Hindutva diplomacy, anti-Black racism and colonial patriotism among immigrants

Growing up among the Egyptian-Armenians – Armenians who come from Egypt – one encounters the prejudices and outlook expressed by that particular community. Having absorbed the perspective of the overarching British colonial power – the latter having control of Egypt prior to the 1952 revolution – Egyptian Armenians for the most part see themselves as colonial patriots, reflecting the attitudes of the English empire loyalists.

The late Archbishop Desmond Tutu, for instance, was a frequent target of mockery and racial ridicule by Egyptian-Armenians – the veteran anti-apartheid campaigner and South Africa’s ethical conscience was greeted with ridicule by the corporate media when visiting Australia in the late 1980s and early 90s. A man who fought for the equality of races was considered an object of mockery by the colonial-minded Egyptian Armenians.

The Islamophobic and anti Black prejudices of the Egyptian Armenians – not quite white, but not coloured either – finds similarities in the South Asian communities in Britain and the United States. Dinesh D’Souza, conservative pundit in the US, is a prime example, expressing anti black racism in his commentary, particularly during the presidency of Barack Obama.

More important than just confrontational conversations with people who express anti-black racism, is the question why minority groups – such as South Asians – express overt racism? Climbing the right wing racial pyramid requires that we integrate into the notion of whiteness – and one way to do that is advocate hostility against those who are nonwhite. It is a peculiar kind of racism, directed against those similar but still different to us.

South Asian communities in Britain and the US have a stubborn history of reckoning with anti-black racism. Political figures such as D’Souza, Bobby Jindal and Nikki Haley uphold their examples of immigrant success stories – by distancing themselves from their ethnic background and attacking other minorities. When D’Souza expresses his opposition to former US President Obama, he attacks not the Democratic Party policies, but Obama’s African American background.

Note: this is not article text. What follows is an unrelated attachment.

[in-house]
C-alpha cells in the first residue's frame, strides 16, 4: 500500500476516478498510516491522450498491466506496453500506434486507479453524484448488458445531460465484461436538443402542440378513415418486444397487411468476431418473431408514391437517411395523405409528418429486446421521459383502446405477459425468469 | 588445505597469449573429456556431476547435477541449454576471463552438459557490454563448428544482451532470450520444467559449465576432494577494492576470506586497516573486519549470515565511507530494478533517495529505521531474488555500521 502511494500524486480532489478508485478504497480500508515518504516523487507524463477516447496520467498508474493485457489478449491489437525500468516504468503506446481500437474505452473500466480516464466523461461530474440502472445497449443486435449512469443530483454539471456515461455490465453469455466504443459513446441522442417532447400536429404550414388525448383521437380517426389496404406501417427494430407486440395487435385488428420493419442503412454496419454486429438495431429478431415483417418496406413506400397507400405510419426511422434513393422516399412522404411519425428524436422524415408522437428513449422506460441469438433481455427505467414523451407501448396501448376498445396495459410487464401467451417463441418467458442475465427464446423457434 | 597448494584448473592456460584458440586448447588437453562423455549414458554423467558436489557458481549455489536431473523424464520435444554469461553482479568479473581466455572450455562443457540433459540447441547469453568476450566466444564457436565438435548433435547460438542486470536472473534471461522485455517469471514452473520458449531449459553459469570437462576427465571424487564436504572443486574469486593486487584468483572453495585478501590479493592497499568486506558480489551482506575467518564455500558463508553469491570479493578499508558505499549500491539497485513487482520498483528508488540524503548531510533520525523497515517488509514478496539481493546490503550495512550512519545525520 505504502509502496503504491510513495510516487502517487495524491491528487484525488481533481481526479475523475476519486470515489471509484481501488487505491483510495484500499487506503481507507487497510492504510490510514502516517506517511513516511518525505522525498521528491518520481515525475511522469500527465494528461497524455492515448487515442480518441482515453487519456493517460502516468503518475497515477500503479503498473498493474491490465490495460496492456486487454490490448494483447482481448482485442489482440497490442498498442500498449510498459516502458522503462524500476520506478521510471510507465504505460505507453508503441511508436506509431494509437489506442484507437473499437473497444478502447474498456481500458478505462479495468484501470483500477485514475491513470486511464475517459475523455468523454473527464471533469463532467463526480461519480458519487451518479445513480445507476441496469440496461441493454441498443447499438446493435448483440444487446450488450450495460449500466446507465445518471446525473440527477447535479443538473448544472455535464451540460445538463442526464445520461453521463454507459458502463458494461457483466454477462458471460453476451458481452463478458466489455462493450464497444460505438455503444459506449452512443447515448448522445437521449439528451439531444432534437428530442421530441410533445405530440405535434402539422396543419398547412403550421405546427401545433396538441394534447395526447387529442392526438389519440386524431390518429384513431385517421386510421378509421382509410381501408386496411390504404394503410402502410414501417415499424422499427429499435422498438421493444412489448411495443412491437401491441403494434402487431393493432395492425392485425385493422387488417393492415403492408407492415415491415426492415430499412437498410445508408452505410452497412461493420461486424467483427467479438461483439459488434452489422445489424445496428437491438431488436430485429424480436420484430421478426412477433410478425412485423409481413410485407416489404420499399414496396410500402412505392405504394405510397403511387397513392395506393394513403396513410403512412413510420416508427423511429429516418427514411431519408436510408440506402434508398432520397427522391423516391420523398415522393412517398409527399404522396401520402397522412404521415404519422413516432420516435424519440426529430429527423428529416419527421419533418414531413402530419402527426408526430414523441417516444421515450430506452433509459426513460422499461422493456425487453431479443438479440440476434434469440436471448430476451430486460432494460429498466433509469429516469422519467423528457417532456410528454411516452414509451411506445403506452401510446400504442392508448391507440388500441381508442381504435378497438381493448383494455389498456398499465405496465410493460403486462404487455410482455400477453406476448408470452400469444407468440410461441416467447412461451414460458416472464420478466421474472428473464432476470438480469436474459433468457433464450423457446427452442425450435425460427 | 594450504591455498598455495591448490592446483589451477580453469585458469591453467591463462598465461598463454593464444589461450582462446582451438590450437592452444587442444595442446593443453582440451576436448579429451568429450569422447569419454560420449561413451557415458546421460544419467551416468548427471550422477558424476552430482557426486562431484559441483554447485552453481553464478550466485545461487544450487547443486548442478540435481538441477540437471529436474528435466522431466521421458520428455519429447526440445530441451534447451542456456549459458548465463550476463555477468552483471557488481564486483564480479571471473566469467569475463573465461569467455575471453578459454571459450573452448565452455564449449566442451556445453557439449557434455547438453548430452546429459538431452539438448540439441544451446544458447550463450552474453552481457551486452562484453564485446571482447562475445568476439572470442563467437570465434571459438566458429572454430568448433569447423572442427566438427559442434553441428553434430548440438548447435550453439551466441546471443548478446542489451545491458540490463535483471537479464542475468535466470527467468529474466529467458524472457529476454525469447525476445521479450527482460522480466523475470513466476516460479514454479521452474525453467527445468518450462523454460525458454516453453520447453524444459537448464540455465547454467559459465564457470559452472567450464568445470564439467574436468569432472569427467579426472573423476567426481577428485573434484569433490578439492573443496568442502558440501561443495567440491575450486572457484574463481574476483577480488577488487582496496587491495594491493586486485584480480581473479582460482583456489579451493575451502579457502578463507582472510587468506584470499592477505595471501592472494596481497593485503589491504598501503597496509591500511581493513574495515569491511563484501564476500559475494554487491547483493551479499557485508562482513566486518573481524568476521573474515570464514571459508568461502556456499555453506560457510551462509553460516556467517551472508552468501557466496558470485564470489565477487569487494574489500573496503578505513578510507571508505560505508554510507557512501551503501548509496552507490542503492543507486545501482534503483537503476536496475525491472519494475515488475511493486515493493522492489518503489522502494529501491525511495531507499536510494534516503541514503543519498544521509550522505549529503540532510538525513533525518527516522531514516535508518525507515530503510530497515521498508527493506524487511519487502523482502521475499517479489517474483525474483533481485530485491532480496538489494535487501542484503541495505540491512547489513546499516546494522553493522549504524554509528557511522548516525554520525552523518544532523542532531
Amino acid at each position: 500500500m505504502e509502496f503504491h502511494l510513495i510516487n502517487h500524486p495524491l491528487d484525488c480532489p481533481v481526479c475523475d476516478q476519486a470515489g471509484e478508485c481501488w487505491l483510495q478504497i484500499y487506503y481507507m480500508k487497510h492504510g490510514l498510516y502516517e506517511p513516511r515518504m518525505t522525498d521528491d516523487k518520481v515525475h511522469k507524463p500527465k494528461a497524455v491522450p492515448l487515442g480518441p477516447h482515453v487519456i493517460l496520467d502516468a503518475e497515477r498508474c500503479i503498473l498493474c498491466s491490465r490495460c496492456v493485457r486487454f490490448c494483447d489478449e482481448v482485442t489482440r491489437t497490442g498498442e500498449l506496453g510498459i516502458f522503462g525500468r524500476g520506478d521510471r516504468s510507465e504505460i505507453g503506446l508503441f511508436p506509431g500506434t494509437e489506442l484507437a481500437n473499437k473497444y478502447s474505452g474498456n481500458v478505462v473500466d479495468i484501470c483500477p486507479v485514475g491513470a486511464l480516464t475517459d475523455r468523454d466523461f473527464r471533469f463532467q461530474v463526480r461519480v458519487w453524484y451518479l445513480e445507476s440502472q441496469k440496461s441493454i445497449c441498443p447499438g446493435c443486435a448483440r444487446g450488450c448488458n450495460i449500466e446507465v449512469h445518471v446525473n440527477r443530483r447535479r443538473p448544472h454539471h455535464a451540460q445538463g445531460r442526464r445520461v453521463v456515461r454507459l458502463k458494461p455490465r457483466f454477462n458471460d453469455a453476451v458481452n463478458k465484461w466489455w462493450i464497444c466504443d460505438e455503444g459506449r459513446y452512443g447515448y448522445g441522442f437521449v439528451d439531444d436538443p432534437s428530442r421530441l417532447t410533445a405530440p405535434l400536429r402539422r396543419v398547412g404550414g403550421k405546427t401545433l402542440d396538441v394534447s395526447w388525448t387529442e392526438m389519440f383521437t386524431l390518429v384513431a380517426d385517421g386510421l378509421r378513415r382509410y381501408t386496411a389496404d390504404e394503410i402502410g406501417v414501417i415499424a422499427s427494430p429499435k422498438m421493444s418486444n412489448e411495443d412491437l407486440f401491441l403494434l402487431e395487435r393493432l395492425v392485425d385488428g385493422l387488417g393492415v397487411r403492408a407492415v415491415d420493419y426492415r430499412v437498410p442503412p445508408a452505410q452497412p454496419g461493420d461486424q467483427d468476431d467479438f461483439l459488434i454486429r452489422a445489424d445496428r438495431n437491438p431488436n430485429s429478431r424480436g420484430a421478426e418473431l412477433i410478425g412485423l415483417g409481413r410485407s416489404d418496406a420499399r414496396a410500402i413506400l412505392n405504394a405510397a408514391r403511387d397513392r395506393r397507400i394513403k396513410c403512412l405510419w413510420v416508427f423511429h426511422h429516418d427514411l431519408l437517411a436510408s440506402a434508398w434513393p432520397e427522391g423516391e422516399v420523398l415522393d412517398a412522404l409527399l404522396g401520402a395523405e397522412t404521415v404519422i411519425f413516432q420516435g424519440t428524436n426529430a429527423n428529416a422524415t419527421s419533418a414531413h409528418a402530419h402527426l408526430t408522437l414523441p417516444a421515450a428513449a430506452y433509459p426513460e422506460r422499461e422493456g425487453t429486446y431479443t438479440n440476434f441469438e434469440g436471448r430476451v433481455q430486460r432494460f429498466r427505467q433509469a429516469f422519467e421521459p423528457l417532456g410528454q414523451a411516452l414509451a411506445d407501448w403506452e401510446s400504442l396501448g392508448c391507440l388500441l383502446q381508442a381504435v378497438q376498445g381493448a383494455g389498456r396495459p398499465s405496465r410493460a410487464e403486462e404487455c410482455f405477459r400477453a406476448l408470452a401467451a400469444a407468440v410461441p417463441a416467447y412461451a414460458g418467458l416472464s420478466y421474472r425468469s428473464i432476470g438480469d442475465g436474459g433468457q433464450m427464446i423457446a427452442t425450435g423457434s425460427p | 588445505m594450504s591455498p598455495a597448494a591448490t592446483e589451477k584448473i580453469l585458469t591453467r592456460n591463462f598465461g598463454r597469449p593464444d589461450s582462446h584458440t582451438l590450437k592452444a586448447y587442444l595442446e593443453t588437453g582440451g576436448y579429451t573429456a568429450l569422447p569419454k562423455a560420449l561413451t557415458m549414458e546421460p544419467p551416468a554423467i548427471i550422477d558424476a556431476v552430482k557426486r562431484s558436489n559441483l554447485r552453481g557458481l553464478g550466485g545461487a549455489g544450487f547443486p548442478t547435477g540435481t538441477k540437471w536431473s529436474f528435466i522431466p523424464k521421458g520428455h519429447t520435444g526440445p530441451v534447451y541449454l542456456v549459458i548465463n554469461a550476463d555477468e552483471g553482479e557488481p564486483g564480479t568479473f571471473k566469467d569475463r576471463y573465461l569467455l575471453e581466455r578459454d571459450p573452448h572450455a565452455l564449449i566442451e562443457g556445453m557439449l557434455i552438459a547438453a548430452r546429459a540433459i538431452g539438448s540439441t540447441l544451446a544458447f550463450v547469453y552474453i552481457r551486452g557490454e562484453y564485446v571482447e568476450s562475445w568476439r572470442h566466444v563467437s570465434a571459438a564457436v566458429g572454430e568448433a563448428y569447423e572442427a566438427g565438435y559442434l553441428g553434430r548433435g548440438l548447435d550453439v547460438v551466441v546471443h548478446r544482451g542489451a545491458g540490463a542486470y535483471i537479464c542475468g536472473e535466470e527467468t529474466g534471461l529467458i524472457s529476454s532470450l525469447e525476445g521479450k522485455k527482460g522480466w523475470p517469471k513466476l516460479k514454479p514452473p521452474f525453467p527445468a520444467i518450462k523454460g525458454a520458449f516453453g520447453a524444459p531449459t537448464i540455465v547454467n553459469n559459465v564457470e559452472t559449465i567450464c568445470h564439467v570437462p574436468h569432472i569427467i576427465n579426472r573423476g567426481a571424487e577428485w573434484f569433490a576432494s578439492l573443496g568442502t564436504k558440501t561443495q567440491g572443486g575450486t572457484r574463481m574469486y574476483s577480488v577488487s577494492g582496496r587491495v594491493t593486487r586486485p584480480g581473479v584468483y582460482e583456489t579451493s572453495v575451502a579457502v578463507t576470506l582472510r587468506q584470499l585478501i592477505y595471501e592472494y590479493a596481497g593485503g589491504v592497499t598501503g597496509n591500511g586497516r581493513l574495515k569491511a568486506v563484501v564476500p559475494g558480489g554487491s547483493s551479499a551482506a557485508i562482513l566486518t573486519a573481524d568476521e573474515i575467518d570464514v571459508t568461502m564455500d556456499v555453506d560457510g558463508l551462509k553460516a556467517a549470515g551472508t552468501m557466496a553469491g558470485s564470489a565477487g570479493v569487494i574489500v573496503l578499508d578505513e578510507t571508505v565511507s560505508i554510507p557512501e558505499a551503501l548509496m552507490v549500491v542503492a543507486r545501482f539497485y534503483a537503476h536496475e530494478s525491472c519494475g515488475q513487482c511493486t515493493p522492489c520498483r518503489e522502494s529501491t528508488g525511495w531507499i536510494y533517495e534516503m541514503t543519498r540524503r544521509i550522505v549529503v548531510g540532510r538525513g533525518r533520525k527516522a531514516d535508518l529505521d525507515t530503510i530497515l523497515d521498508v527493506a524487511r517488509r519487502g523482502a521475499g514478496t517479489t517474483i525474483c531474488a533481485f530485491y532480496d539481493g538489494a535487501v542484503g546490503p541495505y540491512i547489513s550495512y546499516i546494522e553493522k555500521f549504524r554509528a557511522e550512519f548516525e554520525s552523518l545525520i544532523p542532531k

Hindutva diplomacy

There are both historical and contemporary reasons for the persistence of Afriphobia in the South Asian community. Britain, the former colonial power in numerous African nations, deployed non-African ethnic minorities as settler communities, providing them with privileges over and above the indigenous African population. South Asians were settled in Uganda and Kenya, and were maintained as economic props buttressing the colonial system.

After independence, the commercial and economic networks of the South Asians became targets of the newly assertive African governments. A policy of Africanisation ensued – with the Kenyan government demanding that South Asians acquire Kenyan citizenship. Uganda, ruled at the time by Idi Amin, summarily expelled the South Asian community.

They arrived in England, Canada, the United States and other nations with ready-made stories of ‘African persecution’, lapped by a corporate media eager to find fault with the administrations of newly independent African nations. Anti-black racism found a fresh start in the white majoritarian settler-colonial societies.